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whether or not I may be eligible to apply for an ESTA to travel under the Visa Waiver Program

You can certainly apply. If the application is unsuccessful you will need to get a B visa to travel to the US as a visitor.

On the UK Government's website it is stated "You cannot apply for an ESTA visa waiver if you: have been arrested (even if the arrest did not result in a criminal conviction)"

The UK is trying to be helpful to its citizens and residents, but I am sure that they recognize that theirs is not the last word on matters of US law and administrative procedure.

Given the conflicting information presented here, do you believe that I would qualify for travel to the US under the VWP with an ESTA? If you think so, or don't think so, can you provide any evidence to support?

I think it's likely that you would be able to do so. But I should say that I haven't given a lot of thought to whether your answer to the the arrest question should be yes or no (not least because I'm not entirely sure of the exact wording of the question). You should consider this carefully, and if there is any doubt in your mind, I would advise you to answer yes. The worst possible consequence of that answer is that your application is refused and you have to apply for a visa. It's a bit more expensive, but it also gives you more certainty. (You might even skip the ESTA application altogether.)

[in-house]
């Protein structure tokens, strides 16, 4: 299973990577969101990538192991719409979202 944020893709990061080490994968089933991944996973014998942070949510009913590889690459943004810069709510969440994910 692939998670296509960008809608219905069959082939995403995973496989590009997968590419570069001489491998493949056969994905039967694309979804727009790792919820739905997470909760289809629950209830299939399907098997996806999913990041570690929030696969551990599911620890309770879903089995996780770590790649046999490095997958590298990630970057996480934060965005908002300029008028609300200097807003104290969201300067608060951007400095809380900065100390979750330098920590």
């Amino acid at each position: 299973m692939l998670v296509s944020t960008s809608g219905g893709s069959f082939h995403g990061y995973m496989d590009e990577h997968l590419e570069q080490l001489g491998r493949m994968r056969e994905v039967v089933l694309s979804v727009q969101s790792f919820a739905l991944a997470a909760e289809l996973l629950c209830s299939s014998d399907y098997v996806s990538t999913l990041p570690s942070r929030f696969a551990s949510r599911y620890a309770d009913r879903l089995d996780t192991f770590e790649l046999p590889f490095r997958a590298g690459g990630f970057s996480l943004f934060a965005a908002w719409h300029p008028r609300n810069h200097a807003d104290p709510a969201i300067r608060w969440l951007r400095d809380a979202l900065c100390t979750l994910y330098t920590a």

In the visa application it's almost certain that your arrest record will be examined and found not to be a ground of inadmissibility.

I would like to proceed with honesty and in good faith and I have no intention of misrepresenting anything. I would really like to avoid applying for an ESTA, answering "no" to that specific question, and have my misunderstanding be construed as dishonesty and put myself in a bad position.